Burning of ecological logs formed from compressed sawdust is not recommended as they may burn too slowly to allow full secondary combustion.
Regular sized cord wood, that is pieces of 40 cm long and approx. 15 cm thick, is ideal. That thin pieces of split wood no larger than 10 cm. in diameter are necessary is a misconception. Small thin pieces burn faster and so are sometimes considered to intensify combustion making it more efficient. The burning of cord wood is much less intense, but still obtains near total combustion. As the fire is less vigorous, it is drawn through the smoke path at a slower rate allowing more time for captivation. Intense fires of thin wood whether hard or soft will cause more thermal shock than fires of cord wood. When it is necessary to burn thin pieces, like off cuts or dissembled pallets, they can be stacked closely together. This will restrict the movement of air through the wood load, prevent it from flaring, and make the fire last longer, as it will burn less vigorously. Images of this can be seen in the chapter Stacking The Fire.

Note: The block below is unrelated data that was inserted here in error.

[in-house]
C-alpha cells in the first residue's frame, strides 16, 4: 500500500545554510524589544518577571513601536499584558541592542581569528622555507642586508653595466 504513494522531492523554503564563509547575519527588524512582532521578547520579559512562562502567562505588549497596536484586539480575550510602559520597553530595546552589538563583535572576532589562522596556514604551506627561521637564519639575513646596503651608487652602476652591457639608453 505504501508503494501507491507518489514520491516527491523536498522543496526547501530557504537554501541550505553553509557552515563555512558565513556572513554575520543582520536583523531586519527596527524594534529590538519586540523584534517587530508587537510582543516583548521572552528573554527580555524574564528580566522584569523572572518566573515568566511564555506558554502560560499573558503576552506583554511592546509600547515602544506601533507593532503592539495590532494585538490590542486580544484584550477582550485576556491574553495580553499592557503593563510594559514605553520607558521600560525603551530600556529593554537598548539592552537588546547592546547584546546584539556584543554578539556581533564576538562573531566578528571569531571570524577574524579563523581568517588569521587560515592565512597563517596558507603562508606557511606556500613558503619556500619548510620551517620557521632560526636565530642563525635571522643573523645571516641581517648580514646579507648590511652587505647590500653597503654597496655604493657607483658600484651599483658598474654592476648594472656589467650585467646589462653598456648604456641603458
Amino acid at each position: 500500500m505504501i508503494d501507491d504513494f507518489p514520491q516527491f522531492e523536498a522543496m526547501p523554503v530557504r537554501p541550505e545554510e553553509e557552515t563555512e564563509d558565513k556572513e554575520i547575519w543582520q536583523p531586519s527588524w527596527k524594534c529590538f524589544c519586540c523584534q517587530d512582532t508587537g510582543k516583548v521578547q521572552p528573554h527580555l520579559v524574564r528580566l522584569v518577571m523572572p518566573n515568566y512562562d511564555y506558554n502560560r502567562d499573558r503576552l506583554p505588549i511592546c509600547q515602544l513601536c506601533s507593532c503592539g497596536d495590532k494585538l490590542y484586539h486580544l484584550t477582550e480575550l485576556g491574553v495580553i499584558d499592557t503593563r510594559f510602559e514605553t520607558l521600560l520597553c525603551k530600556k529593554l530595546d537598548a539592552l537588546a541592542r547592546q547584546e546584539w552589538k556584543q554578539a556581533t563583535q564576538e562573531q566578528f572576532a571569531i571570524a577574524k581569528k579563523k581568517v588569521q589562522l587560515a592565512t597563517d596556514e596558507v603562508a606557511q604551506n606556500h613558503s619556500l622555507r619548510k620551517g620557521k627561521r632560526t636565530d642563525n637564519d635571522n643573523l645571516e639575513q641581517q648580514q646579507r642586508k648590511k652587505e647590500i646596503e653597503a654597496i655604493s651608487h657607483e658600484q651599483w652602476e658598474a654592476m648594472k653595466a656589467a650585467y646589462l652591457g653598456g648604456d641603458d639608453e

Wood cut longer than 40 cm cannot be placed sideways in fire box making it difficult to stack a fire that will be efficient. Even when layed length ways in the fire box, logs longer than 40 cm will result in the fire being too close to the door and obstructing the primary air intake beneath the door.
It is advisable to acquire and store a wide range of wood of different thickness. The manner in which wood is stored is important. A good wood shed has a roof with large overhang, and open sides and front to allow the passage of wind. It should be located in an open sunny area rather than beneath a tree or in a shady corner.
There are two ways of stacking the fire, each a contradiction of the other.
Traditionally a 'bottom up' fire is layed with paper on the bottom, kindling on top of that and finally large wood. The flame burns vigorously up through the wood load as the fire becomes established.
The 'top down' method by comparison, places the logs on the bottom, smaller pieces upon them and kindling on top of this. The fire is lit at the top and slowly burns down through the wood load.